Quorum syndrome continues to haunt National Assembly

Published September 21, 2021
PML-N leader Ahsan Iqbal speaks during the National Assembly session on Monday. — Photo courtesy NA Twitter
PML-N leader Ahsan Iqbal speaks during the National Assembly session on Monday. — Photo courtesy NA Twitter

ISLAMABAD: The Natio­nal Assembly on Monday again failed to take up any agenda item, except the poorly-attended Question Hour, due to lack of quorum pointed out by an opposition member as soon as Adviser to the Prime Minister on Parliamentary Affairs Babar Awan took the floor to present two ordinances.

Speaker Asad Qaiser adjourned the sitting till Tuesday evening (today) even without ordering a vote-count as the quorum, for which the presence of at least 86 members (one-fourth of the 342-member house) is required, was clearly lacking.

The quorum was pointed out by Pakistan Muslim League-Nawaz MNA from Vehari Sajid Mehdi when the speaker gave floor to Adviser on Parliamentary Affairs Babar Awan to lay the Federal Government Properties’ Management Authority Ordinance, 2021, and the Elections (Third Amendment) Ordinance, 2021.

It was the second sitting of the fourth parliamentary year and the first sitting which was held on September 17 had also ended without doing any regular business due to lack of quorum.

Journalists stage walkout from proceedings over speaker’s act of locking gallery

The Pakistan Institute of Legislative Development and Transparency (Pildat), an independent think-tank working for legislative strengthening, in its report on the performance of the lower house of the parliament during the third parliamentary year had stated that the National Assembly “failed to see any improvement in the attendance of members, including Prime Minister Imran Khan, as 24 out of the 79 total sittings were adjourned due to lack of quorum.”

The resolution asking the house to refer the controversial Elections (Amendment) Bill about electronic voting machines (EVMs) to the joint sitting of parliament which was present on the Friday’s agenda was surprisingly missing from the agenda that was issued by the NA Secretariat for the Monday’s sitting.

Sources claimed that the government had intentionally dropped the resolution from the agenda after some opposition members’ meeting with the speaker who wanted to form a committee to discuss the electoral reforms.

During the Question Hour, the parliamentary reporters staged a walkout from the press gallery to register their protest against the speaker’s act of locking the gallery during President Dr Arif Alvi’s address to the joint session of the parliament on September 13.

PPP’s Shazia Marri drew the attention of the house towards the journalists’ walkout and asked the speaker to clarify his position over the issue. She said the speaker had made a claim that he had taken the decision to close the press gallery in consultations with representatives of journalists, whereas this claim had been rejected by the Parliamentary Repor­ters’ Association (PRA) through a press release.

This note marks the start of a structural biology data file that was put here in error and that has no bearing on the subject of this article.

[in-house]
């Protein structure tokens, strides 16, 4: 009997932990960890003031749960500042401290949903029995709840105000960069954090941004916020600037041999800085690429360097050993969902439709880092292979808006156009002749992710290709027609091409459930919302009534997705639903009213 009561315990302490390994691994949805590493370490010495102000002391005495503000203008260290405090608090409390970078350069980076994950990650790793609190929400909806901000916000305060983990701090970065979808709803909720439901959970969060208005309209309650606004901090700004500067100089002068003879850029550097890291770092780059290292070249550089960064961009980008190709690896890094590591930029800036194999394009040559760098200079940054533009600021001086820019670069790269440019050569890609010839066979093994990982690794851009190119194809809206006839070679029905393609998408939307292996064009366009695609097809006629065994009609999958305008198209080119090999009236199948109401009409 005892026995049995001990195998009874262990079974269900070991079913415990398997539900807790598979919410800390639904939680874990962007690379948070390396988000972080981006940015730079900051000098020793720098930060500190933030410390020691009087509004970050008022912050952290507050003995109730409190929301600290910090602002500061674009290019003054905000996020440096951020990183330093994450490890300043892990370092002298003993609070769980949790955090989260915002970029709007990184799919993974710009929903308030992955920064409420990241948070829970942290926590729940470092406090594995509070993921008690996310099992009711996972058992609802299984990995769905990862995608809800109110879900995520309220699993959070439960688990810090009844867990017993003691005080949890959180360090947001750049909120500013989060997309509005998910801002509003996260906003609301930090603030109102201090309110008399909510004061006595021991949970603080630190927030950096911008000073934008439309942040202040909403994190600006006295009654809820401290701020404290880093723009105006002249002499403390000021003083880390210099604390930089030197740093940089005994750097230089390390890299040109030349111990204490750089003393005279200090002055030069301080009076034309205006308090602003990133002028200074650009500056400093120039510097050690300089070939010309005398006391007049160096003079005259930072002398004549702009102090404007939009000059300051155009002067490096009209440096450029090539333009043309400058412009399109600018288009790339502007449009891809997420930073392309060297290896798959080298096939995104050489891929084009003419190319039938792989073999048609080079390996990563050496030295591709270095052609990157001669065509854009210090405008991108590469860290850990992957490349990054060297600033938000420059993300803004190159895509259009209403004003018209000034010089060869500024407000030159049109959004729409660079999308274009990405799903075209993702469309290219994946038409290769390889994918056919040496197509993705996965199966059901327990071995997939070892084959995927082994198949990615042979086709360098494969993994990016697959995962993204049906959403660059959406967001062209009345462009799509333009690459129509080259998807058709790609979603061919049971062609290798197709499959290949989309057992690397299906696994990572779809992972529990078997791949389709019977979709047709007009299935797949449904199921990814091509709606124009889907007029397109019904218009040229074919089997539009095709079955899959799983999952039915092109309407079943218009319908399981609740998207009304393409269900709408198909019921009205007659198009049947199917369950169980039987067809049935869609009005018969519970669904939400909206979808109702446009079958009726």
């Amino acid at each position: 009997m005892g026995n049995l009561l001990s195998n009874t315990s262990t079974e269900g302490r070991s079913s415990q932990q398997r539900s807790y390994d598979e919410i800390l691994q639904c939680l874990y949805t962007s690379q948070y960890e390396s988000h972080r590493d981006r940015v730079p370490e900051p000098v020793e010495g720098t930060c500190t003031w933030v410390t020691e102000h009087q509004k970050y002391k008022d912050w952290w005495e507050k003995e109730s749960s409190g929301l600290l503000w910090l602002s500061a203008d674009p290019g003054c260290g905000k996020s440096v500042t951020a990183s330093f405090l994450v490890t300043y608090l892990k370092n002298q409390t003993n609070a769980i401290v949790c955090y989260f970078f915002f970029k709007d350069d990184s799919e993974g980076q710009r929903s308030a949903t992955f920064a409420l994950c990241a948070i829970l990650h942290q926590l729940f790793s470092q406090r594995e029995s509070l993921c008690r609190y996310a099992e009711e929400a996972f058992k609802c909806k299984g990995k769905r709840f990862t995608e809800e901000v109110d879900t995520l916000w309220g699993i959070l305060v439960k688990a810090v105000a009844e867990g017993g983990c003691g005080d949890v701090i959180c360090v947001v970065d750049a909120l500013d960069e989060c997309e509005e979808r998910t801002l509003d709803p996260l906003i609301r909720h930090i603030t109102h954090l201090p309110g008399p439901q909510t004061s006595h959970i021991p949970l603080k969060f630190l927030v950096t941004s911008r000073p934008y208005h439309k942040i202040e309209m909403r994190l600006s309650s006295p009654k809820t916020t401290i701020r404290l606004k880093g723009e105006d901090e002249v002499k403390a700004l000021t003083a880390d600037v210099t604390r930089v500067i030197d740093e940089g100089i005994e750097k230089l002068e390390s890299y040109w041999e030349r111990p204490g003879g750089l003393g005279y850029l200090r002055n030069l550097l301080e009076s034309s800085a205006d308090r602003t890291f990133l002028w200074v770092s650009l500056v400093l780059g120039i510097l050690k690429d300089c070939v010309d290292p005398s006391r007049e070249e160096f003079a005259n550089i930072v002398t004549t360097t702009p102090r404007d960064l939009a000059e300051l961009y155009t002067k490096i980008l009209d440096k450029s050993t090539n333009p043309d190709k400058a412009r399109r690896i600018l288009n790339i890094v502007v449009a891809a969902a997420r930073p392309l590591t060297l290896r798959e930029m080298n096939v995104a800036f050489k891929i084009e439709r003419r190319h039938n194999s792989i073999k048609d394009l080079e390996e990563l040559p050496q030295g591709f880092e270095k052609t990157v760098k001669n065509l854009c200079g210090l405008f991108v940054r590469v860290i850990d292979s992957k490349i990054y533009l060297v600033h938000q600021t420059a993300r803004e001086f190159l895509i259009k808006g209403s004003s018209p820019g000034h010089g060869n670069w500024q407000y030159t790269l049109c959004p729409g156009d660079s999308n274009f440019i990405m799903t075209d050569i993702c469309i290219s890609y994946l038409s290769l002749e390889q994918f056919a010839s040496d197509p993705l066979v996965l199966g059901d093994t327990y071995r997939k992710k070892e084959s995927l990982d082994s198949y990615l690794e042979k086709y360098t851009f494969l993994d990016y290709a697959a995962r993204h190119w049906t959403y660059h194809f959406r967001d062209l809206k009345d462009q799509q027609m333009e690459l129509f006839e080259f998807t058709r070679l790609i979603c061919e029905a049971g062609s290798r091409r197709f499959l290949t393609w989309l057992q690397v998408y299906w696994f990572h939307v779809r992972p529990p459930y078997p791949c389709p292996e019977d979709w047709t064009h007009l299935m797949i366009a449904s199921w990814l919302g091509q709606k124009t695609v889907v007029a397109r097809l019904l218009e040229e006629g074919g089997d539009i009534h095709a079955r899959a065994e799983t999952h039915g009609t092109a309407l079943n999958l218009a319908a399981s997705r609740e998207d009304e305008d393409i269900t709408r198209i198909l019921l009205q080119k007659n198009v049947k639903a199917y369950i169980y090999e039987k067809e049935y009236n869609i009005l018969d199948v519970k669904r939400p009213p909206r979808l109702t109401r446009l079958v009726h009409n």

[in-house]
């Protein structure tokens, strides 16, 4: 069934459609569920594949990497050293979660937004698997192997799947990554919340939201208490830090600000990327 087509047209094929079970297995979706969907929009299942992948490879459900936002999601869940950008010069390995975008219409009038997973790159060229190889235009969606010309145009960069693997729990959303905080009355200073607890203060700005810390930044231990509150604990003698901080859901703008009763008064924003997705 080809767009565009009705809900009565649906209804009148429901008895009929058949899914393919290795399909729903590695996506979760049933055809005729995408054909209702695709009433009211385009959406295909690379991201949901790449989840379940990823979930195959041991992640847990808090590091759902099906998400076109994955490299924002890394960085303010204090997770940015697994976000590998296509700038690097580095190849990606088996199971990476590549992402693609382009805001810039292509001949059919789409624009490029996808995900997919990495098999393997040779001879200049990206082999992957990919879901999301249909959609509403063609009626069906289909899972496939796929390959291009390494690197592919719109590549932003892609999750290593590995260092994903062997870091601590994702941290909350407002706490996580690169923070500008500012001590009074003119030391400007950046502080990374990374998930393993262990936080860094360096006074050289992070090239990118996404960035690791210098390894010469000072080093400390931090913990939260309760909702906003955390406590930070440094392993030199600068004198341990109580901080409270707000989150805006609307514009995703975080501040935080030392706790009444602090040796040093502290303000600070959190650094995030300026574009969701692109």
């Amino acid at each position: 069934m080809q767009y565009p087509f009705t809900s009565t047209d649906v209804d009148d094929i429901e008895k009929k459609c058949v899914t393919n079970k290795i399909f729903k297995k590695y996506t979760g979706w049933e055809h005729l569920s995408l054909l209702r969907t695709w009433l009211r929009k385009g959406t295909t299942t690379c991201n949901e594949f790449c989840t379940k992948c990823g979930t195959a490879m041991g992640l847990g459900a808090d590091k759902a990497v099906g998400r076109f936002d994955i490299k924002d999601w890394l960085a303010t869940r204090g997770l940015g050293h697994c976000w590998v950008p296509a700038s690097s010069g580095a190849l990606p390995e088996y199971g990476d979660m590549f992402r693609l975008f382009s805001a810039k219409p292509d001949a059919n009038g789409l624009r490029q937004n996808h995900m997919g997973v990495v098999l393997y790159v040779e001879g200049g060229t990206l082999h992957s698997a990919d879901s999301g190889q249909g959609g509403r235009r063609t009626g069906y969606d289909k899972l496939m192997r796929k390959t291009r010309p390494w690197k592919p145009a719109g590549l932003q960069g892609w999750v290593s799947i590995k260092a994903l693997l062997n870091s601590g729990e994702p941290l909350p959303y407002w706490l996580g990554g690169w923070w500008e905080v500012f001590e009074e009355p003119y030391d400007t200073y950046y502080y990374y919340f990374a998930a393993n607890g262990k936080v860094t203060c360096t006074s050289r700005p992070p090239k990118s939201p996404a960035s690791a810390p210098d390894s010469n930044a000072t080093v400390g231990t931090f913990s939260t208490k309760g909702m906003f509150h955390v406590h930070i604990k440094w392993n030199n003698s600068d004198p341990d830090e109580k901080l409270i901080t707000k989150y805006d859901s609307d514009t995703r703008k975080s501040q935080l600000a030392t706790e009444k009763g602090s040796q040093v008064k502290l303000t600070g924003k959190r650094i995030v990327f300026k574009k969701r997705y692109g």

The PPP MNA said that it was for the first time in the country’s history that the press gallery was locked and it never happened even during military rules.

The speaker, while directing chief whip of the ruling Pakistan Tehreek-i-Insaf (PTI) Amir Dogar to talk to the protesting journalists once again, said he had already given his stance and that it was not a unanimous decision. He also directed Mr Dogar to arrange his meeting with PRA representatives.

PTI MNA Amjid Ali Khan and Saira Bano of the Grand Democratic Alliance (GDA) also accompanied Mr Dogar who held negotiations with journalists in which both sides agreed to have a meeting on Tuesday.

Mr Qaiser had ordered locking of the press gallery during the president’s address to the joint session of parliament which forced journalists to stage a protest sit-in outside his office as well as at the main entrance of the Parliament House.

The action of the speaker had come in the wake of the call given by the PRA to stage a walkout from the press gallery during the president’s address and join their colleagues who had been protesting outside the Parlia­ment House on the call of the Pakistan Fed­eral Union of Journalists (PFUJ) against the government’s plan to set up the controversial Pakistan Media Development Authority.

Next day, the speaker claimed that he had ordered the closure of the press gallery after getting reports about possible clash between the two journalists’ groups and that he had taken the step in consultation with the PRA. The speaker also said that he met a PRA delegation on the issue.

Hours after the speaker’s statement, the PRA categorically refuted the speaker’s claim and challenged him to name the journalists who met him as PRA representatives.

“There is no truth in the reports that a PRA delegation met the speaker on September 14,” said a PRA statement which also denied the speaker’s claim that the association was on board when he took the decision to close down the press gallery.

Published in Dawn, September 21st, 2021

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